Sour beers for summer refreshment
I have a confession to make. I’m a sucker for sour beer.
I’m not talking about beer gone bad, but rather an old style of beer that’s purposefully brewed to taste sour.
Sours are a curious breed of beer, because they have the body of a good IPA or Stout, but without the characteristic hoppy or malty profile. Despite the name, they’re typically not as mouth-puckering as one might think. Many have a bold fruit profile, slight chalky acidity, and big body. They have the fresh thirst-quenching sweetness of a cider, but with the round complexity of a good wine. Like many styles of beer, the category is vast and varied; I’ve tasted some that taste like dried fruit and marzipan like vermouth, and others that burst with brightness like a Belgian Saison.
So what exactly makes a sour sour? The answer is simple: any beer can be a sour if it’s made with an acidifying bacterium (lactobacillus and pediococcus are the two main ones) and wild yeast (brettanomyces is the most common).
To get the brewer’s perspective on the style, I spoke to Jeffrey Stuffings at Jester King Brewing. The brewery has released a handful of sour beers and hosted a sour beer festival last fall. Stuffings admitted that once he discovered the style, it “quickly turned into sort of an obsession. It’s almost addictive, once you get into these beers. It gets into your DNA.”
At the brewery, they use a blend of old and new practices to create their sour beers. The beer begins fermentation in a stainless steel tank with cultured brewer’s yeast, and after the primary fermentation the beer is inoculated with wild yeast and souring bacteria and sent to oak barrels for long term aging.
Stuffings explained that because of all of the different factors involved in creating a sour beer (temperature, age, the way the barrels are topped off, the type of oak that is used, the way the barrels are prepped), you can typically guide the outcome, but you can’t master it. “When you age beer in the barrels, every one comes out a little different. Some are intensely sour, some fruity, some spicy and all shapes in between.”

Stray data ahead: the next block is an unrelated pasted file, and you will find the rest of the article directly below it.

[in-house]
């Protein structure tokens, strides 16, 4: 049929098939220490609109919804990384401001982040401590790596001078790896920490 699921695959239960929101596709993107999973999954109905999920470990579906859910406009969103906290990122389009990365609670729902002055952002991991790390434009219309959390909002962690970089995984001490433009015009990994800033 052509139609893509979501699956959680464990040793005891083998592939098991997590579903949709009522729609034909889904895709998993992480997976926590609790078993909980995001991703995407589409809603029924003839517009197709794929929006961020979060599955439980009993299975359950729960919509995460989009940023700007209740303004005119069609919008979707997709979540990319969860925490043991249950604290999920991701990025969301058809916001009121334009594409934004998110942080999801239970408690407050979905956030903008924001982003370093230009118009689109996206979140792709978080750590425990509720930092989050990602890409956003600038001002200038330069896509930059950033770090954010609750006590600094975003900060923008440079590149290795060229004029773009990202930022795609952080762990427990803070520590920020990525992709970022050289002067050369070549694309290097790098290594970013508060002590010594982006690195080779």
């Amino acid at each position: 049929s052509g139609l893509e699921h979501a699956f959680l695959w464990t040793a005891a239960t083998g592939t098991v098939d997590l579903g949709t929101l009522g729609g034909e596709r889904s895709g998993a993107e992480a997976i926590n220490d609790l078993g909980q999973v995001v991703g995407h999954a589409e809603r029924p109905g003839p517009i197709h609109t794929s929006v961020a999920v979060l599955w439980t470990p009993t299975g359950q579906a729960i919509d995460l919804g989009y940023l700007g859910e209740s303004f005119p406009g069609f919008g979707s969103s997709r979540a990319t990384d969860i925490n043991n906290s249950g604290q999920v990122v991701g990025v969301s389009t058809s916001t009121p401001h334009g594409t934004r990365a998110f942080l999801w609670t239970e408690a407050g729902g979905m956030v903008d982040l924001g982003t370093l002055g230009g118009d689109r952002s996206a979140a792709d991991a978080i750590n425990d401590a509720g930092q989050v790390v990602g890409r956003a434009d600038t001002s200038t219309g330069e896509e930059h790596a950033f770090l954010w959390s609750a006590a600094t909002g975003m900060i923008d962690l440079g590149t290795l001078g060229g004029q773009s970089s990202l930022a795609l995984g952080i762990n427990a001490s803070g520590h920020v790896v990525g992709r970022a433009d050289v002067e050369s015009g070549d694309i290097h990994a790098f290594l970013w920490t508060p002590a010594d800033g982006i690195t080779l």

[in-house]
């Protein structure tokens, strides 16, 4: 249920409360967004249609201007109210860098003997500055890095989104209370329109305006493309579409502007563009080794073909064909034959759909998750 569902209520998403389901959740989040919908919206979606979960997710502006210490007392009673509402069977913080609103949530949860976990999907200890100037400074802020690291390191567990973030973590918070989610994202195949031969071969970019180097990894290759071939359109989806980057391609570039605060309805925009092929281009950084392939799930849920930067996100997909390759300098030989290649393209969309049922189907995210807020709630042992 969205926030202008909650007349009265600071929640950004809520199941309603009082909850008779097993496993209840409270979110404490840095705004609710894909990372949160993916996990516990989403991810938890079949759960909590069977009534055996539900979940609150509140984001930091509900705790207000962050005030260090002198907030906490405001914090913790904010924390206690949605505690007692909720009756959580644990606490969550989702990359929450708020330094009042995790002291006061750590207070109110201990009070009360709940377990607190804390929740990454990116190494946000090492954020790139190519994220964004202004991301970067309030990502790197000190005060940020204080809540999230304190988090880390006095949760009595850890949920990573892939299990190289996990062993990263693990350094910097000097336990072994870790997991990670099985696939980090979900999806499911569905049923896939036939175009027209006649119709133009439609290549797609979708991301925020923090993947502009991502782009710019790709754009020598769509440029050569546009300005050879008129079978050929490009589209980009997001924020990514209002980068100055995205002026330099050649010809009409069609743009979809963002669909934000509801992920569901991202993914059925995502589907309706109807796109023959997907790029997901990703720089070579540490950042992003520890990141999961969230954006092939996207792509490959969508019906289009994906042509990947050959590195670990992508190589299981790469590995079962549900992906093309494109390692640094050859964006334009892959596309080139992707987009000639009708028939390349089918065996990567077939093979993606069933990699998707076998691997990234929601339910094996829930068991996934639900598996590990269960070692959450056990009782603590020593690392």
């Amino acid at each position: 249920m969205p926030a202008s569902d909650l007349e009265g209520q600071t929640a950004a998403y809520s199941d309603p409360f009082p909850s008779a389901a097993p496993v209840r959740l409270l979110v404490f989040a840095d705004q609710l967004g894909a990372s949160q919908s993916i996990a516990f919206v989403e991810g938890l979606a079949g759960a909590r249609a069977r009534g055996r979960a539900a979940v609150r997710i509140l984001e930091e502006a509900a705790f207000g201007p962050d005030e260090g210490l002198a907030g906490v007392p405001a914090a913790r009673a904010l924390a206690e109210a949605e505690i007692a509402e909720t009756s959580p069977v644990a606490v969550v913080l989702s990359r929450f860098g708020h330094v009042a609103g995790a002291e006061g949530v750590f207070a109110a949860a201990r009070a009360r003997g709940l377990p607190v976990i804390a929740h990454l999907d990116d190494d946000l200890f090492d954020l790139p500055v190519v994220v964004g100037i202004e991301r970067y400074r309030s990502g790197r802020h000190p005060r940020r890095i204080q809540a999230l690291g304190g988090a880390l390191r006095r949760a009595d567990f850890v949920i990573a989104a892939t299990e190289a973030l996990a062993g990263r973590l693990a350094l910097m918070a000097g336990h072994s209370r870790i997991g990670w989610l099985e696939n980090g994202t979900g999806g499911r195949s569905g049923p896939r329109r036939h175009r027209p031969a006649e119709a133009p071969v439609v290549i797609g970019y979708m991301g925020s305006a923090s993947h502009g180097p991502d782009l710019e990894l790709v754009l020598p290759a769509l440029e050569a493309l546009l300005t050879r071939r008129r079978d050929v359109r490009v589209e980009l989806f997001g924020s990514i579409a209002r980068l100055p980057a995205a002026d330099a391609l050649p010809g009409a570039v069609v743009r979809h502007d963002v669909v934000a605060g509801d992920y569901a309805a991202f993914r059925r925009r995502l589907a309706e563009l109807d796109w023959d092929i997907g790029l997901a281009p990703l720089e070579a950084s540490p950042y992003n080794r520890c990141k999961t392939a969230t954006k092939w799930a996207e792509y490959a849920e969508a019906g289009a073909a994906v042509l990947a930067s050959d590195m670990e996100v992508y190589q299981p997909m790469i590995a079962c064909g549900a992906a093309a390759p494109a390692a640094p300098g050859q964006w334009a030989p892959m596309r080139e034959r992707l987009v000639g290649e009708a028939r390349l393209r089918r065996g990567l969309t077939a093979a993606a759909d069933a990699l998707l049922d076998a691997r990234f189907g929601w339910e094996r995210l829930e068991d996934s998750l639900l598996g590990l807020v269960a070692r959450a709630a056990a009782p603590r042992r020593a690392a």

If you’re looking for an introduction to sours, pop into Star Bar for their take on the traditional Berliner Weisse ritual. They take Petrus Pale Ale (don’t be fooled, this is not an American hoppy pale ale, but rather a delightful perky sour) paired with your choice of raspberry or peach syrup. The pairing is a good way to ease into the style, Manager Nathan Nyberg says, because the consumer can adjust the sweetness of the beer to their liking. “From a bar’s perspective we love it because it’s interactive. People love to offer tastes of their mixture all the time. It’s definitely a conversation starter at the bar.”
For more options, Black Star Co-Op recently posted this some recommendations that are worth checking out, and The Oxdford Companion to Beer recommends looking for beers that are labeled Oud Bruin, Berliner Weisse, Gueuze, and Flanders Red. Jester King recently released a raspberry sour, and if you’re lucky you might be able to track down a bottle of RU-55, their Barrel-Aged Sour Red (most recent reports said Red’s Porch had a bottle or two, but as always I’d call before making the trek to the bar).